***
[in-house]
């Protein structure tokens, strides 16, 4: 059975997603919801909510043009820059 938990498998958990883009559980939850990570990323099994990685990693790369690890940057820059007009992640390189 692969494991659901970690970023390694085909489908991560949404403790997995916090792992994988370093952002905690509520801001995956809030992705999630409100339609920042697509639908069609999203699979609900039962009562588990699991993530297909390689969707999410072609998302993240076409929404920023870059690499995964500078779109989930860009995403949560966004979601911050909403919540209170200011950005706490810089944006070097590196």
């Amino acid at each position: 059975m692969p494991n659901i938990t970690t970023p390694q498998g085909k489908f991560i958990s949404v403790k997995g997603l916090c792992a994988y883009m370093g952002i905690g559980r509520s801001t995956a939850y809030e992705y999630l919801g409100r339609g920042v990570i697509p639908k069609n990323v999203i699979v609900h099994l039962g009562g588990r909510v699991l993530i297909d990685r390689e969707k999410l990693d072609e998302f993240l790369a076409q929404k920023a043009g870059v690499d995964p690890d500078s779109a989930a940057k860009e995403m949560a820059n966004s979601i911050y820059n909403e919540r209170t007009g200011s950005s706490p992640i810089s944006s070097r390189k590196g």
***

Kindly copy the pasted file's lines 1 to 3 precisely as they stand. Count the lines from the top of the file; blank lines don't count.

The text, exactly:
[in-house]
């Protein structure tokens, strides 16, 4: 059975997603919801909510043009820059 938990498998958990883009559980939850990570990323099994990685990693790369690890940057820059007009992640390189 692969494991659901970690970023390694085909489908991560949404403790997995916090792992994988370093952002905690509520801001995956809030992705999630409100339609920042697509639908069609999203699979609900039962009562588990699991993530297909390689969707999410072609998302993240076409929404920023870059690499995964500078779109989930860009995403949560966004979601911050909403919540209170200011950005706490810089944006070097590196």
């Amino acid at each position: 059975m692969p494991n659901i938990t970690t970023p390694q498998g085909k489908f991560i958990s949404v403790k997995g997603l916090c792992a994988y883009m370093g952002i905690g559980r509520s801001t995956a939850y809030e992705y999630l919801g409100r339609g920042v990570i697509p639908k069609n990323v999203i699979v609900h099994l039962g009562g588990r909510v699991l993530i297909d990685r390689e969707k999410l990693d072609e998302f993240l790369a076409q929404k920023a043009g870059v690499d995964p690890d500078s779109a989930a940057k860009e995403m949560a820059n966004s979601i911050y820059n909403e919540r209170t007009g200011s950005s706490p992640i810089s944006s070097r390189k590196g």